I’m a little confused. I blame my lack of fluency in legalese. President Obama (and previous presidents) went through an inauguration that was unconstitutional. Isn’t it his job to uphold the principles and letter of the Constitution? What do you do to a President who goes against the founding principles of your nation? If he has acted unlawfully then shouldn’t he be impeached?

    The question of whether or not the Establishment Clause has been violated and whether or not doing so is unlawful. Is the establishment of a religion being promoted during the inauguration? Are public funds spent on promoting a religious ceremony? Is preference being given to one religion over another religion or irreligion? I think that can be demonstrated. If so then a proportion of federal taxation (no matter how small) has been spent on promoting a religion in direct contradiction to the First Amendment and the plaintiff has suffered a financial loss in terms of tax paid out.

    Of course the sum has to be directly insignificant but I’m not sure if that matters at all.

  • spacestudent

    Can’t he just argue that he won’t be able to run for president if the phrase stays? Going against his religion and all that about ‘no religious test’ and so on. I mean, wouldn’t that qualify as hurting his prospects for future job-markets and removing the phrase would address this problem?

    Since the phrase reduces his possible job market, the phrase is the cause and removing it would fix the problem, isn’t this a ‘standing’?

    Anyway, I see that the Law is just as silly as it has always been…

  • Bob

    Newdow has lost other cases on the basis of ‘no standing,’ including his suit against the inclusion of ‘under God’ in the Pledge of Allegiance.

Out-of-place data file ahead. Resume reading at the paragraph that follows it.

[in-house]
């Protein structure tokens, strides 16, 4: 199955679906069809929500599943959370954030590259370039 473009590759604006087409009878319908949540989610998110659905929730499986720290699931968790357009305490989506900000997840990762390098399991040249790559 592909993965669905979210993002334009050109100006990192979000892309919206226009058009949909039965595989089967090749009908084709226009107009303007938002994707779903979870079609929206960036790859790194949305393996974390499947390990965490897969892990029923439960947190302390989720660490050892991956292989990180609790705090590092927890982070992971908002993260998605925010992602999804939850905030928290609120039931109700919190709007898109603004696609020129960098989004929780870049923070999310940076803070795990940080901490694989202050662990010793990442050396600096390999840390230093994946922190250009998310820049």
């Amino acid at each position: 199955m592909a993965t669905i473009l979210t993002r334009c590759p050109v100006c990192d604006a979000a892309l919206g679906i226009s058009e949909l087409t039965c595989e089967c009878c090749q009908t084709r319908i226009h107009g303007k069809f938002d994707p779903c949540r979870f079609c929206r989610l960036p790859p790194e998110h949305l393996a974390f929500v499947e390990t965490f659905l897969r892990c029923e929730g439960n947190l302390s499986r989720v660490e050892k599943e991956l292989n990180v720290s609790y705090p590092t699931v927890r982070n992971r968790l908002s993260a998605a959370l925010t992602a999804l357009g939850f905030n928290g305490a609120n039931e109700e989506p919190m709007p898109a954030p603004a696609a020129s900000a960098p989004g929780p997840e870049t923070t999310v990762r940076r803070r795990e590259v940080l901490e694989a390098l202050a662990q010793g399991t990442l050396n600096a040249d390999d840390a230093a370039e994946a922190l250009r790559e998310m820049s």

It seems ‘no standing’ is becoming a convenient excuse.

  • http://friendlyatheist.com/about-the-contributors/ Brittany

    Bob,

    Newdow didn’t have standing in the pledge of allegiance case because he didn’t have custody of his daughter. Had he been the custodial parent at that time, he probably would not have lost on that point.

    The purpose of the standing requirement is to keep down the number of cases filed each year. Also, it’s silly to think someone should be able to sue for the rights of another person. If I’m wronged, *I* get to sue and be redressed– you don’t.

  • JulietEcho

    Standing is a requirement for a good reason, as Brittany points out. Unfortunately, it also allows for a convenient excuse to dismiss first amendment cases, as others have pointed out. I think the taxes argument is the best in cases like this – however tiny the amount is, tax dollars are essentially being spent on endorsing religion when phrases like this are used at government events (and think about adding up all the time it takes for so many public school students to say “under God” every day, every school-year, when taxes are what fund public schools).

  • http://eternalbookshelf.wordpress.com Sharmin

    Brittany,

    (I feel like I should call you Ms. Meyer, since you’re a lawyer and all.)

    I really appreciate the posts you’ve been writing. It’s very informative to read posts by someone who can bring her education in law to the table.

  • http://www.youtube.com/user/gettingfreeftw gettingfree

    I too enjoyed reading the technical points of the law in this post. I don’t have a great deal of legal knowledge, but really would like to understand more about the law when I read about these cases regarding separation of church and state. Thanks for the help.

  • Brian Macker

    Of course he has standing: The Subjects of the Constitution … and of course they will rule against him in this regard.

  • http://friendlyatheist.com/about-the-contributors/ Brittany

    Brian,

    That document was extremely interesting, especially pages 1237-1239. Using the reasoning found there, I agree– anyone has standing to make a facial challenge to a statute– (I don’t even know if there’s a statute on inaugurations) However, I also think you are correct in that most cases are taken as applied (as I’d argue they should be) and he’ll be ruled against.

  • http://www.DangerousTalk.net DangerousTalk

    Every American has standing when the President fails to take the proper Presidential Oath as stated in the US Constitution verbatim. Adding to the Oath violates and invalidates the Oath. The redress will be that the President read the proper Oath as directed by the US Constitution.
    -Staks